Published on Tuesday, June 16, 2009 by The
CIA Mistaken on 'High-Value' Detainee, Document Shows
by Peter Finn and Julie Tate
An al-Qaeda associate captured by the CIA and subjected to harsh interrogation techniques said his jailers later told him they had mistakenly thought he was the No. 3 man in the organization's hierarchy and a partner of Osama bin Laden, according to newly released excerpts from a 2007 hearing.
Demonstrator Maboud Ebrahimzadeh is held down during a simulation of waterboarding outside the Justice Departement in
"They told me, 'Sorry, we discover that you are not Number 3, not a partner, not even a fighter,' " said Abu Zubaida, speaking in broken English, according to the new transcript of a Combatant Status Review Tribunal held at the U.S. military prison in Guantanamo Bay, Cuba.
President George W. Bush described Abu Zubaida in 2002 as "al-Qaeda's chief of operations." Intelligence, military and law enforcement sources told The Washington Post this year that officials later concluded he was a Pakistan-based "fixer" for radical Islamist ideologues, but not a formal member of al-Qaeda, much less one of its leaders.
Abu Zubaida, a nom de guerre for Zayn al-Abidin Muhammed Hussein, told the 2007 panel of military officers at the detention facility in Cuba that "doctors told me that I nearly died four times" and that he endured "months of suffering and torture" on the false premise that he was an al-Qaeda leader.
Abu Zubaida, 38, was subjected 83 times to waterboarding, a technique that leads victims to believe they are drowning and that has been widely condemned as torture. The Palestinian was held at a secret CIA facility after his capture in
The Abu Zubaida transcript, and those of five other "high-value detainees," including Khalid Sheik Mohammed, the self-proclaimed mastermind of the Sept. 11, 2001, attacks, were released in response to a Freedom of Information Act request and lawsuit by the American Civil Liberties
Abu Zubaida, Mohammed and 12 other high-value detainees were transferred to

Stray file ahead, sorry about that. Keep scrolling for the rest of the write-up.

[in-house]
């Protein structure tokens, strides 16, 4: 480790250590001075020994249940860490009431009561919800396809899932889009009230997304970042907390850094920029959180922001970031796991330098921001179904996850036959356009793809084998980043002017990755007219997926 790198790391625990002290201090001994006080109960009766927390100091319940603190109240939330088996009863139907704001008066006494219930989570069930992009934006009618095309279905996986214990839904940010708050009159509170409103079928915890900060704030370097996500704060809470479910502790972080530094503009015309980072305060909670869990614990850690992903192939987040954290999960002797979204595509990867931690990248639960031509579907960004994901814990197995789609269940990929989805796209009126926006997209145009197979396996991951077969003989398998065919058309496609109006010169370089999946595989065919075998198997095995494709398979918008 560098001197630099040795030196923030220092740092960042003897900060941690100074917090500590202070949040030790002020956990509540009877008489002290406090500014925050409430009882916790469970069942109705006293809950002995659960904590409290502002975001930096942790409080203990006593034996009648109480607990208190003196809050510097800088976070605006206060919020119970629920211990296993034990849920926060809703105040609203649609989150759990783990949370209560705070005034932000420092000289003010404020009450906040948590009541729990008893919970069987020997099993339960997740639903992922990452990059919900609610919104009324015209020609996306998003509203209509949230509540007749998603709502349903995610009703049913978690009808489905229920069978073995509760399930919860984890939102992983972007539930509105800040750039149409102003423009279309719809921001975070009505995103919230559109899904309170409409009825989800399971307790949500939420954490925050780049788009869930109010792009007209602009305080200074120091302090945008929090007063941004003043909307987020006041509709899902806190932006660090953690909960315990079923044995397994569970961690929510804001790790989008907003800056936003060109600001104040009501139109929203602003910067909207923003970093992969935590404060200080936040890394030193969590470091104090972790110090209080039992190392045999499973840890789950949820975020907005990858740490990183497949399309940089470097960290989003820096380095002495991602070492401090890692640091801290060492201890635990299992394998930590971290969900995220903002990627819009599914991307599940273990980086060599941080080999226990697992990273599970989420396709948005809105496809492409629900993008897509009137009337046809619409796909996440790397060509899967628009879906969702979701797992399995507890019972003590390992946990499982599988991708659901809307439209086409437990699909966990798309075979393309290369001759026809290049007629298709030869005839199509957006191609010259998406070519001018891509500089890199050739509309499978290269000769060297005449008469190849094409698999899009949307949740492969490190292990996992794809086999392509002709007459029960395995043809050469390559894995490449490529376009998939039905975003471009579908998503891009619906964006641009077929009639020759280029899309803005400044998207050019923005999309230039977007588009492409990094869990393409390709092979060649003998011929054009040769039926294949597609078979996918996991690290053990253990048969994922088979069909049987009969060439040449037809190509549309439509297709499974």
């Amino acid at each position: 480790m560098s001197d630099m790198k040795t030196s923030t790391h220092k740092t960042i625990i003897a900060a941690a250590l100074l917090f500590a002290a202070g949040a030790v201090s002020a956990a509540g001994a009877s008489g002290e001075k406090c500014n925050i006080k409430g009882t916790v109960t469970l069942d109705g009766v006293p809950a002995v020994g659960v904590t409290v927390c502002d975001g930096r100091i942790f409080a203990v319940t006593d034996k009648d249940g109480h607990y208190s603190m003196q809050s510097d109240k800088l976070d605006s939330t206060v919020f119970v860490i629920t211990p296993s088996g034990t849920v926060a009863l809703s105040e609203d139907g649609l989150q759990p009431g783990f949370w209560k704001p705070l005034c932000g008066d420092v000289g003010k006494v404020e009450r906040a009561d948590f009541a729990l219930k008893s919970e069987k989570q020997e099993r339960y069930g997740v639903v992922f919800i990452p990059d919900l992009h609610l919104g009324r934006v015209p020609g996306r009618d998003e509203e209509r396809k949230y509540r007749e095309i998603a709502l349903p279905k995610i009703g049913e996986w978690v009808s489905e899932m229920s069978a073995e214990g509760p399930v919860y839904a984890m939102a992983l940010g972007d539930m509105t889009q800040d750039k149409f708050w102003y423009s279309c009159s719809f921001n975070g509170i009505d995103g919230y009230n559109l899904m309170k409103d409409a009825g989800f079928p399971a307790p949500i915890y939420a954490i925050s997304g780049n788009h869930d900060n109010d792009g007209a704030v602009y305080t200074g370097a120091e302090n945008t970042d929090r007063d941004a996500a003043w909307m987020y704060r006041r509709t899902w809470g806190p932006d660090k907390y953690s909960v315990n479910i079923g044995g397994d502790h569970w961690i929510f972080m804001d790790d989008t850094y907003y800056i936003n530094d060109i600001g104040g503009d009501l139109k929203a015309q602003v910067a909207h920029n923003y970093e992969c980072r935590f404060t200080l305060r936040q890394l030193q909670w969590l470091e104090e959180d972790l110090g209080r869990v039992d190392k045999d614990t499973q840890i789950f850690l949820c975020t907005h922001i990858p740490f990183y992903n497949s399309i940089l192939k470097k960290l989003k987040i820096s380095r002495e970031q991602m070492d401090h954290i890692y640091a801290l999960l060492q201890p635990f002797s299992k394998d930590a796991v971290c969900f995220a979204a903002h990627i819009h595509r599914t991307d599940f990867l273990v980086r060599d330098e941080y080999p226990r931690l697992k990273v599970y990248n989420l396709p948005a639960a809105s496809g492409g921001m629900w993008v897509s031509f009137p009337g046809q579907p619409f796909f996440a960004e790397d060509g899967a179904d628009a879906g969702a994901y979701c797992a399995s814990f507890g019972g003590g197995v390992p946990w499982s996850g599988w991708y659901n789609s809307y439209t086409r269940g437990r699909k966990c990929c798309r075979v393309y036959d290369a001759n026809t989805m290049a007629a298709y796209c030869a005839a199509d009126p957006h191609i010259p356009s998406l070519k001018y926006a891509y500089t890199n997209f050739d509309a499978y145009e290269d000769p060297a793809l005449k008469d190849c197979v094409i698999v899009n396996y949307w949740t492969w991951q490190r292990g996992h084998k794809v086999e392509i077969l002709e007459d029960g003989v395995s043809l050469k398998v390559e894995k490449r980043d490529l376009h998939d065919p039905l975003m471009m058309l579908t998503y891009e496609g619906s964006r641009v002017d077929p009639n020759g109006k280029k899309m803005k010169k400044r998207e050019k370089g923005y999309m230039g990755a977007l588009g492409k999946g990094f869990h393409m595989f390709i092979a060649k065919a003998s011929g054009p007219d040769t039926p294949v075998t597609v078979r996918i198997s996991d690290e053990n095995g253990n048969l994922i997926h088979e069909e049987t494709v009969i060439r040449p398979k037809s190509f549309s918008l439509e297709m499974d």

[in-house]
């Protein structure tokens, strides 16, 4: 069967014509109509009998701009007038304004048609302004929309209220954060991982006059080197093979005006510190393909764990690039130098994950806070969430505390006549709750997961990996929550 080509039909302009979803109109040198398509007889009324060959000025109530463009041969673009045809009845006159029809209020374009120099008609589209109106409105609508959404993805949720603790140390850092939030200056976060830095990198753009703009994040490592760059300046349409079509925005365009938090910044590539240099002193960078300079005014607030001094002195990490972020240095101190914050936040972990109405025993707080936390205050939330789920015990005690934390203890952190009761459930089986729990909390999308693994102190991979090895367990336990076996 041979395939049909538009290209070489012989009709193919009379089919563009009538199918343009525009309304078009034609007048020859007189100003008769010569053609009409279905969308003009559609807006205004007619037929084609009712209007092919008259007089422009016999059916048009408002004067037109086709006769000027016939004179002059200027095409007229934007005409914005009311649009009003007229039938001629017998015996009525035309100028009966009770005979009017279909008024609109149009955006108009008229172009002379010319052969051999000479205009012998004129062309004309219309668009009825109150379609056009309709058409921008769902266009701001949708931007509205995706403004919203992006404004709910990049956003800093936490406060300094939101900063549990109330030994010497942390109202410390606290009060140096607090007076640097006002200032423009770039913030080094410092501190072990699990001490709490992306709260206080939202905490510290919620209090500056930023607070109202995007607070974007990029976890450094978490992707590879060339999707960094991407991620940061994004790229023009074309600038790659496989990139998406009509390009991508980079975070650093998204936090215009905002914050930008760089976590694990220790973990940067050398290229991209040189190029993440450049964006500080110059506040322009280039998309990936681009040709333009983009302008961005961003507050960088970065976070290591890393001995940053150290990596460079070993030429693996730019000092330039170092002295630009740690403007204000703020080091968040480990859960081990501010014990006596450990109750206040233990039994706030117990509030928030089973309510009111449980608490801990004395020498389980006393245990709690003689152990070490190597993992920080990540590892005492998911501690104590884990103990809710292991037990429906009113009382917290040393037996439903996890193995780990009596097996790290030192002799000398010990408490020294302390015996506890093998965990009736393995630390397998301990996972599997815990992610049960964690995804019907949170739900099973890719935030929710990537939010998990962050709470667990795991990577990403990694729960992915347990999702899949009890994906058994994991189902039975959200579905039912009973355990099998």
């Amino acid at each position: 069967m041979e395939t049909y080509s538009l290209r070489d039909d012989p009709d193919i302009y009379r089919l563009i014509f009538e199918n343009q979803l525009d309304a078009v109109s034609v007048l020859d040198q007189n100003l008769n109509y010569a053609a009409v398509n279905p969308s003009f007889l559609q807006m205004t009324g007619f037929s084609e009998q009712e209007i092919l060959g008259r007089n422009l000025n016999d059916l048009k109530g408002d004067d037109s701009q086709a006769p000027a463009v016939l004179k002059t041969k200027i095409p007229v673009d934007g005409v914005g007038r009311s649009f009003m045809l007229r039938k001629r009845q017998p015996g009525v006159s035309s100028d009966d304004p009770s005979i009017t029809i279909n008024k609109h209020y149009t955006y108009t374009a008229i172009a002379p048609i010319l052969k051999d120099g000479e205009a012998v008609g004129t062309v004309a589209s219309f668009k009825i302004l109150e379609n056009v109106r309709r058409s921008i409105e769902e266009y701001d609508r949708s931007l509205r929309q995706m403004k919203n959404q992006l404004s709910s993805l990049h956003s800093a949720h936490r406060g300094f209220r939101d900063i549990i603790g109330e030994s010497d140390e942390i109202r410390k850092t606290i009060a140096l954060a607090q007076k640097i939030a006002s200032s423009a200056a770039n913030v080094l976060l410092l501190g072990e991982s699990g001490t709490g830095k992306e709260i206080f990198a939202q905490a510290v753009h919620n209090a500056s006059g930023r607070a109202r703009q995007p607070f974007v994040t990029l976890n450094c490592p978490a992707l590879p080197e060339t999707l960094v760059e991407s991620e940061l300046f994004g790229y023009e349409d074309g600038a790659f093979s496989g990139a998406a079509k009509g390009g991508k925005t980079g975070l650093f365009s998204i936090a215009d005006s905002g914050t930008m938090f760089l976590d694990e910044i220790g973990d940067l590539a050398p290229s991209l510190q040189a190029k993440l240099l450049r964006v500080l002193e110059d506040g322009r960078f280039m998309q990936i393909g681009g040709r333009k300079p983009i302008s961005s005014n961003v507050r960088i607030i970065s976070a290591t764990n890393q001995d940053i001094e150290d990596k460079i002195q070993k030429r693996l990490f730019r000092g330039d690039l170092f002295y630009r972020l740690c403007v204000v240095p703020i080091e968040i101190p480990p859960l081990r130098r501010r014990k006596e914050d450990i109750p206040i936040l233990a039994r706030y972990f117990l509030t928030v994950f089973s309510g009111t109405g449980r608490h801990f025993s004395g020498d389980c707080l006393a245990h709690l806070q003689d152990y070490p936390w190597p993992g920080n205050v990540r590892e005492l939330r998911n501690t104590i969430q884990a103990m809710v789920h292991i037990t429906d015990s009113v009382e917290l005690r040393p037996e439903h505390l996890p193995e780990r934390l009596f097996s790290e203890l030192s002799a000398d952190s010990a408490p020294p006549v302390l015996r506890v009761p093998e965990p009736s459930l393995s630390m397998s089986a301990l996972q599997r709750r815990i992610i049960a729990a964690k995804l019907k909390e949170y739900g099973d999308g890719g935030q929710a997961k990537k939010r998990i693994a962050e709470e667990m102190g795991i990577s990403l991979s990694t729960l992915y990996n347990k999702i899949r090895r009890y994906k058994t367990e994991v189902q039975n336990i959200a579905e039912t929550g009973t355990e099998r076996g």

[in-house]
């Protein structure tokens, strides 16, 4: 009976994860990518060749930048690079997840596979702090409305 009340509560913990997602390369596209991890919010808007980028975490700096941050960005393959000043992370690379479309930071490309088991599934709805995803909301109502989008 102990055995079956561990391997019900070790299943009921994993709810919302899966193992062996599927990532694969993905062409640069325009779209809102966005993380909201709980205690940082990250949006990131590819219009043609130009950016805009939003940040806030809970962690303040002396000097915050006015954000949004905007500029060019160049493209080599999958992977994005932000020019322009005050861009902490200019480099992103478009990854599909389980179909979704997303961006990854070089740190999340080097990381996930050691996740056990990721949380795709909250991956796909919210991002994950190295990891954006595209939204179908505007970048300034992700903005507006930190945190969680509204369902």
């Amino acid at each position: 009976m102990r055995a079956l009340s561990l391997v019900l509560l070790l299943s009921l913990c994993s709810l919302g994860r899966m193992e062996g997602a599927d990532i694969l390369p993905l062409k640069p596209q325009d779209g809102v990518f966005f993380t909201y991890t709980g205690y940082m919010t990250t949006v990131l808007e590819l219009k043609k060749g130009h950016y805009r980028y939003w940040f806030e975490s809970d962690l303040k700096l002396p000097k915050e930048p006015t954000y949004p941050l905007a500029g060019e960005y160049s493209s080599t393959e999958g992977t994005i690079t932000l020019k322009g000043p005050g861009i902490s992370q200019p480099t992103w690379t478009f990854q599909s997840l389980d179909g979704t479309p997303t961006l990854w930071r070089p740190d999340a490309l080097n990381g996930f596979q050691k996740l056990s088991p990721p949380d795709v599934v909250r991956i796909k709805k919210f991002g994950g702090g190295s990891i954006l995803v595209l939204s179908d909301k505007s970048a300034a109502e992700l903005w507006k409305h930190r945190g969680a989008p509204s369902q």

After a meeting yesterday with Italian Prime Minister Silvio Berlusconi, President Obama announced that
The statement said the
Although little new information was released in the hearing transcript for Majid Khan, an alleged associate of Mohammed and a former resident of
Similar redactions appear in other transcripts released yesterday. The ACLU said the continued level of redaction was unacceptable and vowed to return to court to press for unexpurgated transcripts.
"The only conceivable basis for suppressing this testimony is not to protect the American people but to protect the CIA from legal accountability," said Ben Wizner, a staff attorney for the ACLU. "There is no reason to continue to censor detainee abuse allegations."
George Little, a CIA spokesman, said, "The CIA plainly has a very different take on its past interrogation practices -- what they were and what they weren't -- and on the need to protect properly classified national security information."
The new transcripts provide some limited new insight into the interaction between the CIA and its prisoners.
Mohammed, who was waterboarded 183 times, appears to have invoked the
He described the response he received: "You are not American, and you are not on American soil. So you cannot ask about the Constitution."
Mohammed also said he lied in response to questions about bin Laden's location.
"Where is he? I don't know," Mohammed said. "Then he torture me. Then I said yes, he is in this area."
© 2009 The Washington Post Company
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"The master class has always declared the wars; the subject class has always fought the battles. The master class has had all to gain and nothing to lose, while the subject class has had nothing to gain and everything to lose--especially their lives." Eugene Victor Debs